Friday, August 08, 2008

Vulnerable Enough

By Sr. Mary Paul Friemel
tob.catholicexchange.com


The most ardent desire of the human heart is communion, because we were created in the image and likeness of God, Who is Trinity, and Whose Persons live in communion with each other (FLiC art. 9). At our Baptism, we are graced with the Indwelling Life of the Trinity Who animates us, gifts us with Faith, Hope, and Love, and feeds our desire for communion. This desire is also our greatest dignity, for “(t)he dignity of man rests above all on the fact that he is called to communion with God (GS art. 19).” Our Triune God “never ceases to draw man to himself. Only in God will he find the truth and happiness he never stops searching for (CCC 27).” “This perfect life with the Most Holy Trinity - this communion of life and love with the Trinity, with the Virgin Mary, the angels and all the blessed - is called “heaven.” Heaven is the ultimate end and fulfillment of the deepest human longings, the state of supreme, definitive happiness (CCC 1024).

What is the nature of this Communion? In order to answer this question, we must seek (in a totally feeble and inadequate way) to identify the attributes of the Trinity. Fr. Samual Tiesi, TOR, in his book, The Trinity, Our Family Now and Forever, describes the Trinity as the Divine Family; giving, receiving, and inviting us to join into “(t)heir loving embrace, into union with them (Tiesi, 21).” Characteristics inherent in any relationship in which there is giving, receiving, and invitation are openness, trust, reciprocity, interdependency, and vulnerability. These qualities in the Trinitarian relationship would, of course, be perfect: eternal openness, mutual trust, loving reciprocity, humble interdependency, and perfect vulnerability. In our relationships with one another, we are called, in our best but imperfect way, to imitate these divine attributes.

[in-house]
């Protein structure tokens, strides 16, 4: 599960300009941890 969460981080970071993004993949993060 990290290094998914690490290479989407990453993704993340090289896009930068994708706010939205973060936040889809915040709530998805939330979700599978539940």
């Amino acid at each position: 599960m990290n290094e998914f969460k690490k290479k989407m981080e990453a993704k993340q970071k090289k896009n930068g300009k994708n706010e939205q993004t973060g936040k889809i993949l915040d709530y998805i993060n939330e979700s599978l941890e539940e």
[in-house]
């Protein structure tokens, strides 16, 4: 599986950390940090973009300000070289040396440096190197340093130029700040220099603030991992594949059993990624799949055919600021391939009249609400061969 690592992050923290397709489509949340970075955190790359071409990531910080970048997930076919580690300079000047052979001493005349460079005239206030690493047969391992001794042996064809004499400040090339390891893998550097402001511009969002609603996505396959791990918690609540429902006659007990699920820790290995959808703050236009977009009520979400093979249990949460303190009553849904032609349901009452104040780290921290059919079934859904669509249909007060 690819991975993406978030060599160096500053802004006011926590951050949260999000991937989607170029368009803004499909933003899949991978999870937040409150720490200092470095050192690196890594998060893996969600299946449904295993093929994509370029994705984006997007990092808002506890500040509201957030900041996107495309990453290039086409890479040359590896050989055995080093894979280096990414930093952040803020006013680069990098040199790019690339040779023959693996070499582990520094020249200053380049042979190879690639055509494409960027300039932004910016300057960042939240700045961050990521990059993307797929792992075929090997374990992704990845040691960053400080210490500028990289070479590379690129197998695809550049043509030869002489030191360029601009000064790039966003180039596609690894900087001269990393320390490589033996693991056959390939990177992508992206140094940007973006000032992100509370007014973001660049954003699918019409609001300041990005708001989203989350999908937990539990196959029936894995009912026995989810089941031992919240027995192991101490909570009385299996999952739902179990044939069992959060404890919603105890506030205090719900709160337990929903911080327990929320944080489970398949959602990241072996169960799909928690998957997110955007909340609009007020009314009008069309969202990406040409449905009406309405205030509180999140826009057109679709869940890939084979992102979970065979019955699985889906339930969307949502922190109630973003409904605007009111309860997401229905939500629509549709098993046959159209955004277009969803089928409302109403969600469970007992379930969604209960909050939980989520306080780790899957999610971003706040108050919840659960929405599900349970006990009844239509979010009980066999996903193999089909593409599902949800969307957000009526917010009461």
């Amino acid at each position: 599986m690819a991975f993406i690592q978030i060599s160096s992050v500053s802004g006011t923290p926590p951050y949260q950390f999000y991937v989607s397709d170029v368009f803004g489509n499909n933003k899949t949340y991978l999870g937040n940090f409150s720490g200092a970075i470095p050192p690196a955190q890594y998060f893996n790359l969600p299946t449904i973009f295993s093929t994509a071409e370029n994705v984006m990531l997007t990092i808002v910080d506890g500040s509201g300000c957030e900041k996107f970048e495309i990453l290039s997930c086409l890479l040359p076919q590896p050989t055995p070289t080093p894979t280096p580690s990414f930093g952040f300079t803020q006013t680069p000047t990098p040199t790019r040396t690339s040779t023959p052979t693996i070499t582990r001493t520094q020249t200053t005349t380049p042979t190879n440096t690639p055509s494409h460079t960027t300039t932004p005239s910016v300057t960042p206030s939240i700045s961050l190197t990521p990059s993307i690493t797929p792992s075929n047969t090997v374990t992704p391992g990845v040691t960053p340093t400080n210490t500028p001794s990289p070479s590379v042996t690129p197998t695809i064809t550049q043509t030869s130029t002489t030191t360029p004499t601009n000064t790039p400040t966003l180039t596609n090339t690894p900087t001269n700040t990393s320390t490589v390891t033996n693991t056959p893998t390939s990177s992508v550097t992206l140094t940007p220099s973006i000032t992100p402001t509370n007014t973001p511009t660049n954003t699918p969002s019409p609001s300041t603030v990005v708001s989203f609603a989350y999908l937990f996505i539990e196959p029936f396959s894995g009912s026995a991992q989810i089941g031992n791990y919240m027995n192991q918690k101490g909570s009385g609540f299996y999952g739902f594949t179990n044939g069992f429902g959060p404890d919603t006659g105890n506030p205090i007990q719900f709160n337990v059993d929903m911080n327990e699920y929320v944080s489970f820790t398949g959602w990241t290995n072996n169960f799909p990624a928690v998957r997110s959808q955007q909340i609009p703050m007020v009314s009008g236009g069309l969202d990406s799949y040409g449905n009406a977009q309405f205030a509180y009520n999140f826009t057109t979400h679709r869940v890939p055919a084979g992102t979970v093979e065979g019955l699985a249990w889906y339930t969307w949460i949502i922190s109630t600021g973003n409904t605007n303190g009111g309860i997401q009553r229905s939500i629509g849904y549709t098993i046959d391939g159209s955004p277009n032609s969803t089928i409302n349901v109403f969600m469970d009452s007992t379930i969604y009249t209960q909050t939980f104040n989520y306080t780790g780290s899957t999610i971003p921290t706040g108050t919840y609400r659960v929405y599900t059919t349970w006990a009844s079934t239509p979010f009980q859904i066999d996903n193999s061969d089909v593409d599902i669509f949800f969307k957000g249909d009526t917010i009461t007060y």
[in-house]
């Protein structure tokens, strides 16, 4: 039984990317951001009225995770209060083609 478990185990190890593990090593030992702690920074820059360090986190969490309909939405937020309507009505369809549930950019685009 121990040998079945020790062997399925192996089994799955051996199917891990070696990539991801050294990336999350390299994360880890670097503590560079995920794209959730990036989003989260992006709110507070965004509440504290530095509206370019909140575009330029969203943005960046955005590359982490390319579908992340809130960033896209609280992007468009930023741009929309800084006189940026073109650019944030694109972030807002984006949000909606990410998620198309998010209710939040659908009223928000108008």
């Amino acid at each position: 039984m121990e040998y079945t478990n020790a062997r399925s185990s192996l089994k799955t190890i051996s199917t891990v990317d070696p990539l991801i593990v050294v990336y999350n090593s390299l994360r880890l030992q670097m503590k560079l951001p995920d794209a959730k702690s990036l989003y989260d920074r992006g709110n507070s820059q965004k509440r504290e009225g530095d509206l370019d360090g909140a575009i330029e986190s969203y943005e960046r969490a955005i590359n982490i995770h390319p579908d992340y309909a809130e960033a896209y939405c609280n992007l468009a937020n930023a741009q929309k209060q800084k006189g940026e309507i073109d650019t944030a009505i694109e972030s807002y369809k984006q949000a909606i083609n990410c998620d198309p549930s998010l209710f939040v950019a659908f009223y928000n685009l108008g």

Where and how can I experience this Communion? We know that in its most perfect form it is a communion that we could not bear to enter into as human beings here on earth (although we long for it), for it is a communion into which we will be drawn into the perfect love of the heart of God Himself, which will be heaven. But what about our time on earth? Is this communion simply a dream withheld from the masses; reserved only for the most holy and pious? Is it simply an abstract ideal that remains as a theological discussion? Or is this communion really something that we can experience and live? In God’s perfect design and in the beauty of His grace, He has made it possible for us to experience this Communion, though not complete, while on earth in the Church, in marriage and family life, in Religious Life and in our relationship with others. Further, within each of these relational groups, we are called not only to live in Communion in a vertical fashion with the Trinity, but on the horizontal plane as His Communion is manifested in our relationships with one another.